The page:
NOAA Releases Proposed Changes To Columbia Basin Mitchell Act Hatchery Programs
NOAA Fisheries this week described a proposed slate of changes at hatcheries that it says will reduce the impact of Mitchell Act hatchery fish on wild fish in the Columbia River basin.
Those changes, among other things, are designed to reduce the number of hatchery fish that stray and spawn in the wild, thus protecting naturally spawning fish.
“We’re interested in the competition between hatchery and wild fish,” said Rob Jones, head of hatcheries at NOAA’s West Coast Region. “In addition, to hatchery effectiveness, we’re looking at hatchery release levels to reduce straying in the Columbia River basin.”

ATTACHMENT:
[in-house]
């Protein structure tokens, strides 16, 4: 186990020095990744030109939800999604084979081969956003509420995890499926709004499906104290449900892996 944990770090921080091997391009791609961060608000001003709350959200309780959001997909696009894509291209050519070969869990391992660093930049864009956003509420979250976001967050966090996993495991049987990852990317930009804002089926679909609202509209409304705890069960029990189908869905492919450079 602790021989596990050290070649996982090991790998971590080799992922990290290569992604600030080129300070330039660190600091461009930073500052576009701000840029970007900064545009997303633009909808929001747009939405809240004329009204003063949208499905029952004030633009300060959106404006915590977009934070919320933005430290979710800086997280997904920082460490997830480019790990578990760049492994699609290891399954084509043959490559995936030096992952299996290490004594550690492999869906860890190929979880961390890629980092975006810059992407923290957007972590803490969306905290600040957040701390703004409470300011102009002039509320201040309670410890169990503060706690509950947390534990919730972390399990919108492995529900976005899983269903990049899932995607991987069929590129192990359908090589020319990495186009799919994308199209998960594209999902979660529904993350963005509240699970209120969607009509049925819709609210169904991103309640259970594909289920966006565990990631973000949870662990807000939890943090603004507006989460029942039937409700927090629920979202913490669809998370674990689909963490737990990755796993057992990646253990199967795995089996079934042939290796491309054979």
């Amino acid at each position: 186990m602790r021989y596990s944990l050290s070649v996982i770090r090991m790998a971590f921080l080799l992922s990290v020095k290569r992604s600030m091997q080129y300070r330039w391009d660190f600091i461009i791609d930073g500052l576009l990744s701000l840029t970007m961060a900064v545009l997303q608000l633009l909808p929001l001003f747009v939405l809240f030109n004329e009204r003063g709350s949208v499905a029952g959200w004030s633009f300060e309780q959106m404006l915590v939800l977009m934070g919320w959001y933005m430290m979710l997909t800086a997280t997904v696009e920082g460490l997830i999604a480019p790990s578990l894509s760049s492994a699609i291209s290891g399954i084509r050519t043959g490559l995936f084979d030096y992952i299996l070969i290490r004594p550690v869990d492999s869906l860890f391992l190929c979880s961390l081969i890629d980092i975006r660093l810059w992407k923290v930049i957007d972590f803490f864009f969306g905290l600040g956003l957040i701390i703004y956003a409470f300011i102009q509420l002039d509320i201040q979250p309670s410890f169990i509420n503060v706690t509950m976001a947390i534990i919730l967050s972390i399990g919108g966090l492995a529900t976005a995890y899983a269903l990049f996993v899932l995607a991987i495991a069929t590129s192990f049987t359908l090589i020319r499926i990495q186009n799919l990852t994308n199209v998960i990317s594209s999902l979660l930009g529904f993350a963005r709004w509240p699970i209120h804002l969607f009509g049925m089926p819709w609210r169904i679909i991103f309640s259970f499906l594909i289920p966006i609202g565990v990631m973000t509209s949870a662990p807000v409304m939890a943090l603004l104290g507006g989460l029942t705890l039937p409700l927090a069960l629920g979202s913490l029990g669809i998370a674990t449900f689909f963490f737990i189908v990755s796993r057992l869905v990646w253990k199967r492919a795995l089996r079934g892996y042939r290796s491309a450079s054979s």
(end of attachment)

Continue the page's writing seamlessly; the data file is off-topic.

The agency proposes to do this by reducing the overall number of tule chinook juveniles produced at both Mitchell Act and non-Mitchell Act hatcheries by about 4 million fish – about 12 percent – and actually increasing the overall number of coho salmon juveniles by over 1 million fish – 6.8 percent.
No production changes are proposed for steelhead.
The federal agency is racing to meet a federal court deadline to complete hatchery biological opinions and incidental take statements. Without the BiOps and incidental take statements, NOAA is prohibited by a court stipulation with the Wild Fish Conservancy to make payments to operators of 10 Mitchell Act hatcheries.
The August court stipulation that has put a stop to Mitchell Act payments was reached August 2 in Oregon U.S. District Court in the Wild Fish Conservancy vs National Marine Fisheries Service court case that began March 31, 2016.
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